Markets Fall on Weak Jobs Data, Bond Jitters
I try to apply cold logic to investing. Allowing emotions to rule investment decisions has deadly consequences.
However, if you saw me interact with my twin grandsons, you’d repeat Claude Rains’ famous line to Humphrey Bogart in Casablanca: “As I suspected, you’re a rank sentimentalist!”
I dote on those toddlers to a maudlin degree. I was shopping for bikes with training wheels for them the other day, when a metaphor hit me. By raising interest rates this year, the Federal Reserve is taking off the training wheels. As they pedal on their own, will the markets fall over? The bull market has depended on Fed support its entire life.
Bad news still has the power to ding investor confidence. The Labor Department reported Wednesday that jobless claims rose 3,000 to 250,000 in the last week of 2017. Economists had forecast claims of 240,000. Major indices closed Wednesday in the red.
Also weighing on markets was a report Wednesday that China, the world’s largest holder of U.S. Treasuries, was considering slowing purchases. The Middle Kingdom expressed concern about America’s debt. U.S. Treasury yields jumped to 10-month highs.
What do other trends say about 2018? The data so far in January have been positive.
Consider the Purchasing Managers’ Indices (PMI) for the manufacturing sector. This month, America’s PMI showed new orders at their highest level in nearly 14 years; China’s PMI came in healthier than expected; and the euro zone’s PMI posted its highest level since the survey began in 1997.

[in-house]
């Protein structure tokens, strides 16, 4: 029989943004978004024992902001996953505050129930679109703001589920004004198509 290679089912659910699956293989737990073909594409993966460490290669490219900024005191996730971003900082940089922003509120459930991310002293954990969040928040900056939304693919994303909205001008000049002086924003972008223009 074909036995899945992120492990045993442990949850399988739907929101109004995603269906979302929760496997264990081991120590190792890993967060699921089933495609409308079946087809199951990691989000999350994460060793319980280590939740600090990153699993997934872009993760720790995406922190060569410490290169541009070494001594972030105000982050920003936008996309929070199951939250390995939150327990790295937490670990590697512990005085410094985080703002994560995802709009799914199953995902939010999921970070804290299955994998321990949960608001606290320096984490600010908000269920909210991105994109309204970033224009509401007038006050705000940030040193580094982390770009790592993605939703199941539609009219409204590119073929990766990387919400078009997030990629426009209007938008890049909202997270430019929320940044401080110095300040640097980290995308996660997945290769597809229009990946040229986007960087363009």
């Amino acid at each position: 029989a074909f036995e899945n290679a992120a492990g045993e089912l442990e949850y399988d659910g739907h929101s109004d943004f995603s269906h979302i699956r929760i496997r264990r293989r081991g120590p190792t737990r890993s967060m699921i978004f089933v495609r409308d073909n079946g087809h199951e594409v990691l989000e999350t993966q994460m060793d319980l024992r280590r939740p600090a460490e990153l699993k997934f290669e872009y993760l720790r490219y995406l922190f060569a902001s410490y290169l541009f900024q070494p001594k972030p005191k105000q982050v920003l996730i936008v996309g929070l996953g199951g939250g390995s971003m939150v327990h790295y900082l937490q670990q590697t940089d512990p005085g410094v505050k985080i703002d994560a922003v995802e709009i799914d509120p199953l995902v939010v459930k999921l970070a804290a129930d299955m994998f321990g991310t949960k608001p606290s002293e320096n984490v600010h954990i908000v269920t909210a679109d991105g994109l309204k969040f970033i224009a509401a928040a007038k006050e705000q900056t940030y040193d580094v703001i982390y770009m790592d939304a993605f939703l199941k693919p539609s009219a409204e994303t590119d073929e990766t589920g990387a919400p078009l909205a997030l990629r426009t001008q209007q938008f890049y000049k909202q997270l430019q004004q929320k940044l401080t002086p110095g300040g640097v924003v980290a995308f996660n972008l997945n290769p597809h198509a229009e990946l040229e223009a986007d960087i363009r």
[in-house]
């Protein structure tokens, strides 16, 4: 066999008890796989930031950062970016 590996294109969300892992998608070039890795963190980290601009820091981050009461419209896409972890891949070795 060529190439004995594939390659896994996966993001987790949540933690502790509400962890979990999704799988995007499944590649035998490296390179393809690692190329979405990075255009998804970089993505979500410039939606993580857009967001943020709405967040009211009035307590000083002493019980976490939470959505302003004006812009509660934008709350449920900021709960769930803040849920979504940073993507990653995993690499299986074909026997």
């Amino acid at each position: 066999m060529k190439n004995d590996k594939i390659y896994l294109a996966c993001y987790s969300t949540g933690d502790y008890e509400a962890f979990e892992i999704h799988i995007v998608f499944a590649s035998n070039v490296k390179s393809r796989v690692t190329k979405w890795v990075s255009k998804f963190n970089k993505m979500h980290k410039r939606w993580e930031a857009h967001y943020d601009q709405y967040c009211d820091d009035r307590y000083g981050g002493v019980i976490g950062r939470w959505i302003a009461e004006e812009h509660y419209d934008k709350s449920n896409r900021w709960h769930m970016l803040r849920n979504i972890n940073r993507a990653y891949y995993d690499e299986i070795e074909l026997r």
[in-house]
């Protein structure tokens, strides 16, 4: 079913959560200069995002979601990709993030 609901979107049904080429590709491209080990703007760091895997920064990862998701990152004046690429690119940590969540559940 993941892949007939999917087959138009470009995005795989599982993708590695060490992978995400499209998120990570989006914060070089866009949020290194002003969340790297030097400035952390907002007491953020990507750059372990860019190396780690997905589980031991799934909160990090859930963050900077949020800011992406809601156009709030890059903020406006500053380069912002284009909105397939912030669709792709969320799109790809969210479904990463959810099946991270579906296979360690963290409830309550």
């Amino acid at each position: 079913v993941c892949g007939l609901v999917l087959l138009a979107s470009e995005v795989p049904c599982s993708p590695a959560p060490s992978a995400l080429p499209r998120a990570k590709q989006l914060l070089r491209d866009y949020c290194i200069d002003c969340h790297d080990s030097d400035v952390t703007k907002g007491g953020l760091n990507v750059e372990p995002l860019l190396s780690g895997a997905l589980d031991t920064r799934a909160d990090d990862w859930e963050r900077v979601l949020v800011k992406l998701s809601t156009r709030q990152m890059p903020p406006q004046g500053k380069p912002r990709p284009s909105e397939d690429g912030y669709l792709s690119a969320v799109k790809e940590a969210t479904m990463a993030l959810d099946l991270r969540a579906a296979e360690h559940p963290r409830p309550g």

However, markets already have priced in this growth. Let’s look at the cyclically adjusted price-earnings ratio (CAPE) of the U.S. market. This valuation metric uses a 10-year average of profits. It’s more reliable than conventional P/E ratios. CAPE now stands at 32.4.
CAPE has been higher only twice before, in 1929 and 1999. (That got your attention.)
But for now, investors are savoring a stellar 2017. Global stocks not only rose last year, they did so steadily.
The VIX was calm in 2017. Eerily so. But political volatility was off the charts. The headlines remain disturbing. Shocks arrive daily.
President Trump is unpredictable (to put it kindly). The new book Fire and Fury parts the curtains on a chaotic White House.
North Korea continually threatens nuclear war. Kim Jong-un’s haircut may resemble Moe Howard’s, but the rogue regime’s leader is no comedian. In America, polarization worsens. Democrats despise Republicans, and vice versa.
But investors have shrugged at these risks. The $1.5 trillion tax cut seems to trump (pun intended) everything else.
Political turmoil could still torpedo the markets in 2018. But the biggest risk? Rising interest rates. This fear hit home on Wednesday.
The Federal Reserve is unwinding its $4.5 trillion balance sheet. The Fed has been steadily hiking rates; it plans three more increases in 2018. The European Central Bank has been following suit. Low rates and quantitative easing have fueled the markets since the financial crisis of 2008-2009.
Inflation has yet to reach the Fed’s target of 2%, but it’s inching closer. Tighter monetary policy this year could pave the way for a bear market. The markets will be forced to stay upright, on their own power. Without training wheels.